To get to that state takes knowing how and when to “pause.” It’s a difficult skill to master in a world moving and changing fast. And it’s tempting to think you don’t need it. Trust me; you do, regardless of your business, industry or niche.

Here’s a step-by-step plan to create more down time so you can actually enjoy the success you’re creating.

Step One: Start small

Schedule short periods of pause in your day — preferably before it kicks into high gear.

I bookend my days with periods of pause. I have my morning coffee/devotion time before the workday begins and a period of reflection just before I shut down my computer and shift into mom mode.

Step Two: Arm yourself with a go-to protective phrase

Once you start carving out small periods of time in your day, you must defend them, ruthlessly.

For those just beginning this process, it’s good to be armed with a go-to protective phrase, something that prohibits you from immediately saying yes.

Try this one on for size: Instead of saying, “Sure, I can do that,” push pause on the request with, “I’d love to help, but let me check my calendar and get back to you.” This gives you time to either craft an empowered “no” or schedule that ask into your calendar.

Step Three: Create bigger pauses

You’ve practiced and now you’re ready to carve out bigger chunks of margin in your life: full days off.

If you’re not already taking off weekends, start there. Make your clients aware that you’re unavailable but will respond promptly Monday morning. If you’re already off on weekends, consider adding one unscheduled day into your week, where appointments are off limits.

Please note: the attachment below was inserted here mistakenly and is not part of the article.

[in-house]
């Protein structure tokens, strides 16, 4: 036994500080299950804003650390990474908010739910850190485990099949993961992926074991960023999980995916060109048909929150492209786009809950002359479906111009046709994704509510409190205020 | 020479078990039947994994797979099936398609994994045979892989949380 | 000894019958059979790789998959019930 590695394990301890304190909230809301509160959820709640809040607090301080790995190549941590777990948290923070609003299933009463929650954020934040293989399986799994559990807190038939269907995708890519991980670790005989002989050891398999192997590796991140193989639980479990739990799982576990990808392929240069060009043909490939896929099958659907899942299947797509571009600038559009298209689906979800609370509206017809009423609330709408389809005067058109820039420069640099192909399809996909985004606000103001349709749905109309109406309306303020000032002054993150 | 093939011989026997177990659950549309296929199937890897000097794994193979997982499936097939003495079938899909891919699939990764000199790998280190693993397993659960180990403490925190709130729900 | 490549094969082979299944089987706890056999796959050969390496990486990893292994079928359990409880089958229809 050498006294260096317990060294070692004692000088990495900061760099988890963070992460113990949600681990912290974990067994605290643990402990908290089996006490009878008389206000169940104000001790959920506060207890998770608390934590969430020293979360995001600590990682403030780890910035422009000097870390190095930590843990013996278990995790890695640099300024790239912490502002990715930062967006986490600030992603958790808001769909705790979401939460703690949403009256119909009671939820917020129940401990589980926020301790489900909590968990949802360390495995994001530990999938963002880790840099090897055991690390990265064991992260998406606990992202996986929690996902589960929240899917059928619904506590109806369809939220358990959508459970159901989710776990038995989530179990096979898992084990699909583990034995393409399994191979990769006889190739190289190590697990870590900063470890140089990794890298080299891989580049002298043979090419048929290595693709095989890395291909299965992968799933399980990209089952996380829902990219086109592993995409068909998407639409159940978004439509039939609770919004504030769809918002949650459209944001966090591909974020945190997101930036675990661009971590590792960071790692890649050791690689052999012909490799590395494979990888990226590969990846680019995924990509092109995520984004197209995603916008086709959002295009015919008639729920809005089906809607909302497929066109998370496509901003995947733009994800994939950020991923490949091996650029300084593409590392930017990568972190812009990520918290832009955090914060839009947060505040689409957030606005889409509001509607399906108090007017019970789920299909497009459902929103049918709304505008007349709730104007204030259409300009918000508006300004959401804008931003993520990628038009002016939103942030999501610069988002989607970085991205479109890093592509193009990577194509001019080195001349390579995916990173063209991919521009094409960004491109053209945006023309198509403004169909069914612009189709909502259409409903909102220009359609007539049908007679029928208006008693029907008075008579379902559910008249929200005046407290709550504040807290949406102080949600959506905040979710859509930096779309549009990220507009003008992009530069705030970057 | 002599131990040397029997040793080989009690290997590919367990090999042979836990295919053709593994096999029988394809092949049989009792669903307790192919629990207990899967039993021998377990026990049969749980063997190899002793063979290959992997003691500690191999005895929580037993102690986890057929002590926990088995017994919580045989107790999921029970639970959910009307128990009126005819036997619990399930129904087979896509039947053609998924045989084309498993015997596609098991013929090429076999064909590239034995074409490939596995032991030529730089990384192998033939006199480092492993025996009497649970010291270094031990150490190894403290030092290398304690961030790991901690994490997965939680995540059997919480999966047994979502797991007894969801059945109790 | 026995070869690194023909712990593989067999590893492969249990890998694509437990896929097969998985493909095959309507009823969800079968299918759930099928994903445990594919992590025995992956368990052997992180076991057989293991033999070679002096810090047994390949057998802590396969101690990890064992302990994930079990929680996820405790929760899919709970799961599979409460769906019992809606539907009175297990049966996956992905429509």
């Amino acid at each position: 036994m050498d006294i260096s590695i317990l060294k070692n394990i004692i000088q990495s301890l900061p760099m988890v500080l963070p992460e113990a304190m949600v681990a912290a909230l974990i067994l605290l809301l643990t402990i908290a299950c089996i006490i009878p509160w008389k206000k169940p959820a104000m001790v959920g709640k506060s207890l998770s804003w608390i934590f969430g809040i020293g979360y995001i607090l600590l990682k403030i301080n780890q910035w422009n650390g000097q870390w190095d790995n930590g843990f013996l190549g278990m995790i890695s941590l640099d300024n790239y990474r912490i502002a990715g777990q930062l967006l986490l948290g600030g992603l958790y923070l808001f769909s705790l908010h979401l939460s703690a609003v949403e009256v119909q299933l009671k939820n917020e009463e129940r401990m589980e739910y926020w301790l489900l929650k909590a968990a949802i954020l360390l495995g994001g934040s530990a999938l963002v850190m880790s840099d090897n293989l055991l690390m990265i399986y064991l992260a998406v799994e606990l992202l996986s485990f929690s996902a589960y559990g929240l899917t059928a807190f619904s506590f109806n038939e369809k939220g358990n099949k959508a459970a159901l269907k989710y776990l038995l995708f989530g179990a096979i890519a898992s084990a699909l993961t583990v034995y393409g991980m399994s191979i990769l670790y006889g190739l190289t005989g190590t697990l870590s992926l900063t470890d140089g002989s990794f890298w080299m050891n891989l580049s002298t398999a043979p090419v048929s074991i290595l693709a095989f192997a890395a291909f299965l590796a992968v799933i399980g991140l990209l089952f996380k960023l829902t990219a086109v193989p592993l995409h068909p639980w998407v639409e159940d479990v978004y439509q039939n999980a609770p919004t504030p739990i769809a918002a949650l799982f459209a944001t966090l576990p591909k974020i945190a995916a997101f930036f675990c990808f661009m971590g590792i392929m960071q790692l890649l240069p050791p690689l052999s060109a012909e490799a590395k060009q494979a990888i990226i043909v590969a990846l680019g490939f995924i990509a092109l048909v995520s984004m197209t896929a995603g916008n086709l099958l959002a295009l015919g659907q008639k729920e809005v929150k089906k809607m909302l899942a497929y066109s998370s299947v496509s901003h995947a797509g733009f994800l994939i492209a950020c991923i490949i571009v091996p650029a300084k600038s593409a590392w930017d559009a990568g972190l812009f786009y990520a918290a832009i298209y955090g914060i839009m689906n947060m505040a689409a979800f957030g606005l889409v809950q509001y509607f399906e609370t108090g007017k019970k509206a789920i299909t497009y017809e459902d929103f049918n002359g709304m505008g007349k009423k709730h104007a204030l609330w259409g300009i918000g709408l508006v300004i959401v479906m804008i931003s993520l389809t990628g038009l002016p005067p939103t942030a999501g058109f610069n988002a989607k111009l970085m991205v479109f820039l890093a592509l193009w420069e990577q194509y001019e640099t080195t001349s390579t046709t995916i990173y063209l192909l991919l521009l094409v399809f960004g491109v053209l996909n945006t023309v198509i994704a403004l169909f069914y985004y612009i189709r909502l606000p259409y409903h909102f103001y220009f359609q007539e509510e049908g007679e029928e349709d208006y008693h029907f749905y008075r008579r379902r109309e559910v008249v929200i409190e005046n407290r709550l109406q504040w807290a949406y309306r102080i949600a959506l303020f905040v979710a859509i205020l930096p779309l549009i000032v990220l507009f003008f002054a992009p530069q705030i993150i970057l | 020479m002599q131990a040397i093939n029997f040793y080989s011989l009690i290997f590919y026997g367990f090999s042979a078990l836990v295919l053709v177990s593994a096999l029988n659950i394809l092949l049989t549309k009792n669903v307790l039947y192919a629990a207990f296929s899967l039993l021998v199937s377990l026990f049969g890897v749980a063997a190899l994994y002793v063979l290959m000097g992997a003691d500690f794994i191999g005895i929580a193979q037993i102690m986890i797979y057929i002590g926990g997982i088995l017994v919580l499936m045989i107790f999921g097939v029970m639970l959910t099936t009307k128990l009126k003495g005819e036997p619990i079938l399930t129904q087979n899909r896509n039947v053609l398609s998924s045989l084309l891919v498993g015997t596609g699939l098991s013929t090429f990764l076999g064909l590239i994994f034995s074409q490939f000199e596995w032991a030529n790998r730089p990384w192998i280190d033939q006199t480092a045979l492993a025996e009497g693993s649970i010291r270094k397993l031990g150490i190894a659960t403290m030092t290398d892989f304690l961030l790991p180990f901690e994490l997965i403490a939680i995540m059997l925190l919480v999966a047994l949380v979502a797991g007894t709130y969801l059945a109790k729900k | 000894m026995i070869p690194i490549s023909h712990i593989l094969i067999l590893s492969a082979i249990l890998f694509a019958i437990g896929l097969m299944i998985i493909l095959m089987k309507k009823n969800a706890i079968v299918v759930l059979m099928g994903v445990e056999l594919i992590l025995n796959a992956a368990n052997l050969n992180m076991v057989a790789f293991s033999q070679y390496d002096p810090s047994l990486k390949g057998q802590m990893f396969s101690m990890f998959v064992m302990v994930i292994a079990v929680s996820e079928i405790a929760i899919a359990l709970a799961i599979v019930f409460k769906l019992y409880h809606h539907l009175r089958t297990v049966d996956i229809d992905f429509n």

Step Four: Become outrageously productive

If you’re working less — but not deliberately working in an environment that fosters maximum productivity — something is going to suffer. Your business, your clients, your reputation or all three.

Free time must be scheduled, defended and earned with productive work during “go time.” You must be willing to work more deliberately than most to enjoy the pause that so few ever achieve.

For me, this means working in an interruption-free environment, never accepting unscheduled phone calls, and having a start and stop time for everything in my schedule.

Become outrageously productive and you’ll find that you can often do in 25 hours what you used to do in 40 — and do it better.

Courtesy of B. Michelle Pippin